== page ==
From left to right, Ajak Deng, Naomi Campbell and Alek Wek.

Naomi Campbell, an icon, has graced 66 Vogue covers worldwide, first appearing in the late 1980s. Her catwalk is world renowned and can be watched in awe for hours on end. But despite her tremendous success, and being widely recognized as the best and most beautiful in her field, she has had to overcome many hurdles to get here, as have many other models of color.

Only 16.7% of models walking in New York Fashion Week last year were of color, and in 2013 there was an estimated 9% of Asian models in the industry as a whole, despite Asian people making up half of the world’s population. Naomi Campbell has been very vocal about the racism and the discrimination she has faced during her beginnings in the industry and up to now. This discrimination coming from casting calls and fashion designers alike. In 2013, Naomi and fellow black supermodel Iman wrote an open letter to the governing bodies of fashion weeks across the globe based on the lack of diversity they witnessed in previous shows. They also joined an advocacy group called ‘Diversity Coalition.’

When speaking on this issue Naomi expressed her sadness at still seeing this lack of diversity in the 21st century”:

“Heartbreaking. Your body and beauty, it doesn’t matter what colour you are. If you’ve got the right talent, you should be there having the opportunity to do the job.”

A young Naomi Campbell
Naomi Campbell now


Other models who have not only had an influence on the fashion industry but also inspired women and girls to love their skin color and features; even when it seems through the media that beauty must only come with white skin and Eurocentric features, are Alek Wek and Ajak Deng.

Alek Wek is a South Sudanese model who began her career when she was 18 in 1995. She has been widely hailed for her influence on challenging the perception of beauty in the fashion industry. She is from the Dinka ethnic group in South Sudan but fled to Britain in 1991 to escape the civil war in Sudan, therefore, her success and influence are particularly remarkable. When Alek first entered the industry she had no knowledge of black supermodel icons such as Iman and Grace Jones, so did not think modelling could be in her future. At this time black models were only deemed viable if they had a light complexion and relaxed hair, two things Alek Wek lacked.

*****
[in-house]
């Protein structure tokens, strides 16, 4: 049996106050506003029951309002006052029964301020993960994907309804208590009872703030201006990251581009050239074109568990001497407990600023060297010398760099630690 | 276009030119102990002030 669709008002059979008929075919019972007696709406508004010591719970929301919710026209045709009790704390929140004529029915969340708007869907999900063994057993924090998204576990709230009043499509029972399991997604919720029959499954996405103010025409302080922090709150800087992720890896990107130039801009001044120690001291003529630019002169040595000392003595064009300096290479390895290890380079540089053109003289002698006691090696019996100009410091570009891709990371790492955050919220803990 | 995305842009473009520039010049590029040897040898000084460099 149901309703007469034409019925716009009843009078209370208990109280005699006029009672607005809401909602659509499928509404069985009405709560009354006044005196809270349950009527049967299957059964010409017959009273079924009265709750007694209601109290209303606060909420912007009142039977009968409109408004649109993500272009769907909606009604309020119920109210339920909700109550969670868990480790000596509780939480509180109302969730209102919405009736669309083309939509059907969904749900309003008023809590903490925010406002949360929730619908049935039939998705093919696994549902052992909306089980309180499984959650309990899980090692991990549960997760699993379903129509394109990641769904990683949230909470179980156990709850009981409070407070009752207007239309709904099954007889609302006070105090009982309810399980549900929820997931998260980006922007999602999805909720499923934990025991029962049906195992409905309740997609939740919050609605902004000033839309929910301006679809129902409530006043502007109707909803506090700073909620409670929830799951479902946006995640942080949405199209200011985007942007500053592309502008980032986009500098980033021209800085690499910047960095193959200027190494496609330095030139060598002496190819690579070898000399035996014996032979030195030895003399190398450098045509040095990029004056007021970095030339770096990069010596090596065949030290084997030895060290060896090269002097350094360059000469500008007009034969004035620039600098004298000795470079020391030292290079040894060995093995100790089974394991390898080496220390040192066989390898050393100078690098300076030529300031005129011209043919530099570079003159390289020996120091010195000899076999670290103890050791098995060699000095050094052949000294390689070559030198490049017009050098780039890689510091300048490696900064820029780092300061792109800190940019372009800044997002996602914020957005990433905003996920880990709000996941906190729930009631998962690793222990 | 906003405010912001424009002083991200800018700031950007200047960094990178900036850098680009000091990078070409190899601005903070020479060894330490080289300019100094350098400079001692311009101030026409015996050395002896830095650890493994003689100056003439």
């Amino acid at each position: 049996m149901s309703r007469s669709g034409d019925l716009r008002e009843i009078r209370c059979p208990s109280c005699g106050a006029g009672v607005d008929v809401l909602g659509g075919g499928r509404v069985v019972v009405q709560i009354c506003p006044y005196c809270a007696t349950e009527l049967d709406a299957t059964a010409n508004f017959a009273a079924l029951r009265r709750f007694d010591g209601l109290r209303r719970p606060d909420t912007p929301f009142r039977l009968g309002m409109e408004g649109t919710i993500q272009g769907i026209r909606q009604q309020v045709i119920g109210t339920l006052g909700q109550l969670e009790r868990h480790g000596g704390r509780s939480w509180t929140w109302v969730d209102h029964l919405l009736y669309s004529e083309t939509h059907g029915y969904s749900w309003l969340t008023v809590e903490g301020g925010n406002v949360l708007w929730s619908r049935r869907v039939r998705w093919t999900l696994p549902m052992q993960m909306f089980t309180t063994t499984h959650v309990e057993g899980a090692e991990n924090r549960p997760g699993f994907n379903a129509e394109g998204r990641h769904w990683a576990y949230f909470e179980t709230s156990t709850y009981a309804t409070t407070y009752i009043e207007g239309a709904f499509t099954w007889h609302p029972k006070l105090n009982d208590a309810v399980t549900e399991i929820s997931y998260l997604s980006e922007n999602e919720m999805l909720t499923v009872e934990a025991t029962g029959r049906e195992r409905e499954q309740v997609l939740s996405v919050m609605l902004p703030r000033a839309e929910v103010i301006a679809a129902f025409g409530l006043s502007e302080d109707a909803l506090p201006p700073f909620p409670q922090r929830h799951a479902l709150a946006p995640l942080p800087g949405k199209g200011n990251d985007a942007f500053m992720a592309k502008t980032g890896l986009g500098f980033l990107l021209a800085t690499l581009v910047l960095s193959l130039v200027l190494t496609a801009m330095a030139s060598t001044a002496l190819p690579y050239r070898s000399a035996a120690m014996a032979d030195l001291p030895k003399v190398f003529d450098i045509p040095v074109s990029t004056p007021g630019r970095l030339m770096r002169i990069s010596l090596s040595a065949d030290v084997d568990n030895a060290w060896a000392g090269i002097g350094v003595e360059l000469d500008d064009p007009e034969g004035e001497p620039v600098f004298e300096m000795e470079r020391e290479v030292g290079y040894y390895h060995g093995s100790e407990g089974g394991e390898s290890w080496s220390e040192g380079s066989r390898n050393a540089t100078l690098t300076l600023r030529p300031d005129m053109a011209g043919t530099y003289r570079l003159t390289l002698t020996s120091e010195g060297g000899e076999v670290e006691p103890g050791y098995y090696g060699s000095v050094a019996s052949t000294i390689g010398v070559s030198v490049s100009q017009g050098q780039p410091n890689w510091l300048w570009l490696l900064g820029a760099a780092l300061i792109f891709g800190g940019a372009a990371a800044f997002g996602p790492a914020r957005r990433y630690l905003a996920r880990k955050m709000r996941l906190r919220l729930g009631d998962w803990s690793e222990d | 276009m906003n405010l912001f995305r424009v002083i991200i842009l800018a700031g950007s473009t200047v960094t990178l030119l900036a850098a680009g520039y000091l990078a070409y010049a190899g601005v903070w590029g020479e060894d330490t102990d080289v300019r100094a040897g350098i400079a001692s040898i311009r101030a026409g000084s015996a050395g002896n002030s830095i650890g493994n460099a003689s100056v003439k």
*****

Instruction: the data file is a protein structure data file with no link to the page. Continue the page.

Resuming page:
Alek Wek

Oscar-winning actress Lupita Nyong’o, who has always seen her skin as a restriction to success, spoke of how Alek influenced her:

“A celebrated model, she was dark as night, she was on all of the runways and in every magazine and everyone was talking about how beautiful she was… My complexion had always been an obstacle to overcome… when I saw Alek, I inadvertently saw a reflection of myself. Now, I had a spring in my step because I felt more seen, more appreciated.”

Ajak Deng, also a Sudanese refugee who settled in Australia, left the modeling industry last year. She has been outspoken about the racist abuse she has received in the fashion industry and how difficult it has been for her to become one of Australia’s most successful international models, despite these hardships. Many were upset to see her retire from modeling at such a young age, especially as she expressed how exhausted she was with the racist industry. She has modeled for, to name a few, Dior, Louis Vuitton, Valentino and Marc Jacobs.


Ajak Deng


The skin lightening industry is worth billions of dollars, throughout Africa, Asia, South America and the Carribbean (for example, over 75% of women use some sort of skin bleaching cream in Nigeria), companies profiting off of insecurities and the concept that the lighter your skin is, the more successful you will be; even though these creams can be incredibly dangerous. Ironically, the tanning industry is booming in Europe and more, and more women are looking to get lip fillers. Although much of the racist harassment Ajak Deng and many other black women have received surrounded the size of their lips, Kylie Jenner, a white woman, has made fuller lips suddenly desirable and has been noted for creating the rise in women getting lip augmentations.

We must destroy the oppressive westernized beauty standards which promote colorism and white supremacy and are so prevalent today; especially with the rise of social media and glamorization of black features, but not black people. 


Check out ‘Unfair And Lovely’ on Facebook and Instagram. Celebrating dark skinned people of color and destroying western beauty ideals. Their name comes from the popular skin lightening cream ‘Fair And Lovely’, particularly popular in India.